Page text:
On March 28, 2015, Colorado-native George Rodney took third place at the Xtreme Verbier event in Switzerland, and with that secured the 2015 Freeride World Tour (FWT) overall title. It was Rodney’s rookie season on tour. The University of Utah student became only the second American to ever take home the FWT crown, after Drew Tabke did it in 2013. FREESKIER fans took notice of the rooks’ incredible performance—where he impressed with innovative line choices, powerful skiing and a “send it” attitude—and voted him the 2015 Skier of the Year – People’s Choice. Taking a break from studying for final exams in Salt Lake City, Rodney discussed his SOTY title—the newest trophy poised to grace his mantle.
Hey George, how’s it goin’?
I’m doing good, just finishing up the semester here.
What’re you studying?
Sports management, through the Parks, Recreation and Tourism department.
Awesome. Well, by now you know that you won the Skier of the Year – People’s Choice. Congratulations.
Thank you, man, I’m stoked! This is unreal.
You got it. So, down to brass tacks. What’s being a rookie on the FWT like? Any hazing?
Not too much hazing [laughs]. I was lucky enough that I fit in well with everyone. I was the young kid, but I was also the biggest kid so that helps with the hazing. It was really cool having all of the older guys there to follow around and see how it was done… it made it easier that they were super friendly.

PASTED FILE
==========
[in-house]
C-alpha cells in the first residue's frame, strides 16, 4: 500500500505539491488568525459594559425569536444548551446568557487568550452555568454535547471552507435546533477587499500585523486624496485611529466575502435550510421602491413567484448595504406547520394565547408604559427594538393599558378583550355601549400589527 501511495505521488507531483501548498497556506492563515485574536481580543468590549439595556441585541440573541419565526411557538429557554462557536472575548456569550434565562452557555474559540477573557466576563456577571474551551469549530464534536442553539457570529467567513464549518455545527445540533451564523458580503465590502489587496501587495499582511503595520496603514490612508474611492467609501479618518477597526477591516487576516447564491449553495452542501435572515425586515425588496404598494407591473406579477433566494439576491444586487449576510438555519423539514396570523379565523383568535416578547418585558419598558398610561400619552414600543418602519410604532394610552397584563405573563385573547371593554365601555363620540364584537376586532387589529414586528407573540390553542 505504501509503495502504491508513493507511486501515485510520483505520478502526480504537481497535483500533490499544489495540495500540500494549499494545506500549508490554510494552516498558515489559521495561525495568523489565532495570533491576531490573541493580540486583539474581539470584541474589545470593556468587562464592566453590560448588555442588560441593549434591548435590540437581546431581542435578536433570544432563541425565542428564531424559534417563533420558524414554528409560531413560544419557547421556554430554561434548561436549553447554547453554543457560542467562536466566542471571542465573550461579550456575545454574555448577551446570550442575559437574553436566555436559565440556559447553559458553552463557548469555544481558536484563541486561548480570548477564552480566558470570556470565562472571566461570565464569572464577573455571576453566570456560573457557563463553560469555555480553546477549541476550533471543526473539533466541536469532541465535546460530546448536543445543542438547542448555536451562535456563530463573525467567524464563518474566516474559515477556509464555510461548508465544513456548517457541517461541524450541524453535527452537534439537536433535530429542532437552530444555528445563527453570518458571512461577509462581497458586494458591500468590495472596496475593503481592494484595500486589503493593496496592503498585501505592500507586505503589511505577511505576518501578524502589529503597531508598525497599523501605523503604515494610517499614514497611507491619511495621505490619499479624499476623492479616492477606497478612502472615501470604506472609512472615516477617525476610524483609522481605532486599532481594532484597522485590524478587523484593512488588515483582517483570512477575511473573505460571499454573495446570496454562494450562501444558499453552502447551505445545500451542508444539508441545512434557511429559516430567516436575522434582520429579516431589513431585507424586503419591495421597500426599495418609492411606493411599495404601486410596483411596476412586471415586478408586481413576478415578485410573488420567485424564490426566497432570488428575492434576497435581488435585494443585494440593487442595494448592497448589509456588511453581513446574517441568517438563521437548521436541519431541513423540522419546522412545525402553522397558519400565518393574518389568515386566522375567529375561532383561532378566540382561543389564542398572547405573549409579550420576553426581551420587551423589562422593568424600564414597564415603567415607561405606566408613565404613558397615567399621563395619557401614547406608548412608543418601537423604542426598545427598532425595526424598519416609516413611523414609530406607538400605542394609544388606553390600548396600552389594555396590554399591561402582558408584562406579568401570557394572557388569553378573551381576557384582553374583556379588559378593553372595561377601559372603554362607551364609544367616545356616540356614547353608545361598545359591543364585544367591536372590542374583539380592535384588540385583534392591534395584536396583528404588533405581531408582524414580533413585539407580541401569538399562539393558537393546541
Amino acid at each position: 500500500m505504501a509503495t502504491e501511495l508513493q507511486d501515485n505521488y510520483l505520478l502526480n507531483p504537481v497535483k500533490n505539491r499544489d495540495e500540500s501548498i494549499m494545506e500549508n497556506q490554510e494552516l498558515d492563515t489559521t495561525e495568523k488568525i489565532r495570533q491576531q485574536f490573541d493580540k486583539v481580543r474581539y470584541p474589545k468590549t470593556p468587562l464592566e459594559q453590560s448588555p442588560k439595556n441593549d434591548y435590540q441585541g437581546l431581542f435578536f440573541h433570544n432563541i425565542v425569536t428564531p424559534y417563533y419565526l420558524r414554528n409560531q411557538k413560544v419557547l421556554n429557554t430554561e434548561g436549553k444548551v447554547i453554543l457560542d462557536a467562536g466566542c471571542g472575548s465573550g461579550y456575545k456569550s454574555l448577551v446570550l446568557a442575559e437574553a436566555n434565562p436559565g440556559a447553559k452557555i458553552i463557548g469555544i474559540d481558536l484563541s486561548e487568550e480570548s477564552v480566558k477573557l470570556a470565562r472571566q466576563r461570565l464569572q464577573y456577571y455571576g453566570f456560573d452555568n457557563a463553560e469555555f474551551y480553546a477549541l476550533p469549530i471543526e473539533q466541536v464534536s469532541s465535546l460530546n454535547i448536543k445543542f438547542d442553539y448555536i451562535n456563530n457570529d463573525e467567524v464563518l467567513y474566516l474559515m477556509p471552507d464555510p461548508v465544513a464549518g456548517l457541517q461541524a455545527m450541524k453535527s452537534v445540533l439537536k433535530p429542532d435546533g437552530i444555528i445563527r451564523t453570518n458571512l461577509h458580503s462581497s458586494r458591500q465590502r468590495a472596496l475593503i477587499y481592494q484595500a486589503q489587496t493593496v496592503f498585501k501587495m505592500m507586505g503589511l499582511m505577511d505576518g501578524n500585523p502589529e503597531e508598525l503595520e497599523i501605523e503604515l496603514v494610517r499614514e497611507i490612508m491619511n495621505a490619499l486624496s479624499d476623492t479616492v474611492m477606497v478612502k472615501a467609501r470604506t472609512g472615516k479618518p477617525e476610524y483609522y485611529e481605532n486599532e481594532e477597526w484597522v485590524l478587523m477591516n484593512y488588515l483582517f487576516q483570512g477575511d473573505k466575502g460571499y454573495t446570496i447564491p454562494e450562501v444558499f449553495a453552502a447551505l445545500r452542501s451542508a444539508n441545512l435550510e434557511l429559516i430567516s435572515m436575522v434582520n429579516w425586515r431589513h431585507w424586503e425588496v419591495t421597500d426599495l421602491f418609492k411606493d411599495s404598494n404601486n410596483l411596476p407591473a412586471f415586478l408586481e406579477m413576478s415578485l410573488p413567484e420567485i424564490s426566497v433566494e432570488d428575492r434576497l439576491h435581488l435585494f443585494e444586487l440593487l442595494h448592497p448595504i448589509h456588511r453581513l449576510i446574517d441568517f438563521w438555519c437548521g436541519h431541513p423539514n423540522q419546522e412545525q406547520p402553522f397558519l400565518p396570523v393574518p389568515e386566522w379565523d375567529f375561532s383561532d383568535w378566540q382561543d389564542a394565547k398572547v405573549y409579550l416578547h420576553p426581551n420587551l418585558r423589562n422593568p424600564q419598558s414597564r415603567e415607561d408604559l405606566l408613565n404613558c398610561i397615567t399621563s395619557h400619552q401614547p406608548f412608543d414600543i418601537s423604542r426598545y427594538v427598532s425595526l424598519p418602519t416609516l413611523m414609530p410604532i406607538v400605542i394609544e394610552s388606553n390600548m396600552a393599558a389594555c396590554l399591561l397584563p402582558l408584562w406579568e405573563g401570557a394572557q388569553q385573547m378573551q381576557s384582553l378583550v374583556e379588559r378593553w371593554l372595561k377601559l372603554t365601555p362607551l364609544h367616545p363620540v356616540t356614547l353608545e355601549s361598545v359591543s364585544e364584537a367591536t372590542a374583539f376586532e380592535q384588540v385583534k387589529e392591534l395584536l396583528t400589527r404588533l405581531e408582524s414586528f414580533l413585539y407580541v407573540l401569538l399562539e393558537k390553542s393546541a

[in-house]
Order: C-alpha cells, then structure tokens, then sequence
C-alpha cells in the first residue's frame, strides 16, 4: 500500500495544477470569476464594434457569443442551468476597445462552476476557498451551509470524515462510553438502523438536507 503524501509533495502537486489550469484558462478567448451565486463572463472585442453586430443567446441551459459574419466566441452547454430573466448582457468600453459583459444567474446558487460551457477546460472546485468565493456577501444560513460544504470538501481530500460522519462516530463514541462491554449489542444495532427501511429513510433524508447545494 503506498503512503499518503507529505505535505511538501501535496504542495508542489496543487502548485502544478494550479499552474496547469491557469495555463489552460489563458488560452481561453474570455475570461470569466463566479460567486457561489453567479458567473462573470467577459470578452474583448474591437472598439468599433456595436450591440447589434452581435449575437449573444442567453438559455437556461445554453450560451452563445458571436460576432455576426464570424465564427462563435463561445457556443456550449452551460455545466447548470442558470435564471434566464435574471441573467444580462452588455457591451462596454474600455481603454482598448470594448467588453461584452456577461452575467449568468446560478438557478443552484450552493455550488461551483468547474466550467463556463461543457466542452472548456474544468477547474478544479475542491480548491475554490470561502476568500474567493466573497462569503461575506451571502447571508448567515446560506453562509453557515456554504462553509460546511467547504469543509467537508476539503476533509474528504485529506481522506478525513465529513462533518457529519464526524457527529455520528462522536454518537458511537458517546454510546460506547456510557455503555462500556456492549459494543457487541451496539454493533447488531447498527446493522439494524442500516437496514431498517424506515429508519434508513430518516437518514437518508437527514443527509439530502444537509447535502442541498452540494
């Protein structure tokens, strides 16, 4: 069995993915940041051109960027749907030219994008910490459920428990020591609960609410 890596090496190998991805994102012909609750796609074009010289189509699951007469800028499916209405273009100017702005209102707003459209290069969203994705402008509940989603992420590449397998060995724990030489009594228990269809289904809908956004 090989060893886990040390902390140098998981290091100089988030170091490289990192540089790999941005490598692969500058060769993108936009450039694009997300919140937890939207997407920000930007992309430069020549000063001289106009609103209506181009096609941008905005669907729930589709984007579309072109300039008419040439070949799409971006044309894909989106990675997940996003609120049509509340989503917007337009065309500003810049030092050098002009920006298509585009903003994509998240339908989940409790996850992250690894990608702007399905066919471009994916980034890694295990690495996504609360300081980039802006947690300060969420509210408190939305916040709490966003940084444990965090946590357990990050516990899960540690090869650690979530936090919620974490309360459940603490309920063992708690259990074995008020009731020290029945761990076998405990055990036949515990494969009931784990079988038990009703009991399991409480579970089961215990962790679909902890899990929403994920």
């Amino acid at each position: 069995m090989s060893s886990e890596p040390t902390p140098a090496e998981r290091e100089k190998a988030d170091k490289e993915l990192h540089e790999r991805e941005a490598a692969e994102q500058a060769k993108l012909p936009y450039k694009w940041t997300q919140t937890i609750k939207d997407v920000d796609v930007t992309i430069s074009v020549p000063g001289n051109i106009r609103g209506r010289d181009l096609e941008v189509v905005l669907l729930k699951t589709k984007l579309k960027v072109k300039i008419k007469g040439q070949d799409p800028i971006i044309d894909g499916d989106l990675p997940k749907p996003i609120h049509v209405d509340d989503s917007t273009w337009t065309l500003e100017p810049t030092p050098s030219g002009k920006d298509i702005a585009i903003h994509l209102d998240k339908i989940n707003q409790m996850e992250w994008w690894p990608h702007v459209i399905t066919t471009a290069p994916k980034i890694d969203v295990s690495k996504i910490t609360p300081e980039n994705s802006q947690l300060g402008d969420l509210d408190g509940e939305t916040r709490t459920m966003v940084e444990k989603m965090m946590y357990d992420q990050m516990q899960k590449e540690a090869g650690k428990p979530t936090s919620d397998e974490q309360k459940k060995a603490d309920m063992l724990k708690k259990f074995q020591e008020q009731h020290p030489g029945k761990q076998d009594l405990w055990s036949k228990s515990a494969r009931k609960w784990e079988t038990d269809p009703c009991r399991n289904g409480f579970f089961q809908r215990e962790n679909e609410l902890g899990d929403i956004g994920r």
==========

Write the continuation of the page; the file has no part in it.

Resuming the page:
How do you usually go about picking a line during a competition?[We always] have an inspection of the venue, and every time there’s one line that stands out more than the others, or at least one specific feature. Oftentimes it’s the biggest rock faces, and I’m like, ‘how can I get off of that?’ If there’s one that stands out I try to tie it together with everything else to make a complete run.
Your win at Andorra last year was impressive. You skied a route that no one else even touched. How’d that line come together?[The line] was the first thing I saw when I was looking at that venue; I was like, ‘does it go?’ My first instinct said ‘yes,’ then I second guessed myself and picked four or five other lines. But I had the first one in the back of my mind. I talked to the other guys and it sounded like no one else was going to go for it. Then, the night before [the show] I was like, ‘I know it goes,’ and I went with my gut and it worked out.
What was it like going into Haines (the final venue of the season) as the leader, controlling your own destiny?
It was surreal. I could have been in last place going into Alaska and it still would’ve been the same experience. I tried not to think of the position I was in and rather think about it being my first time in Alaska and skiing the exact line I wanted to for myself, not for the competition or placing.
You lost your balance a bit on your run in Haines and almost went for a long tumble, but had quite the miraculous save. What was that feeling like?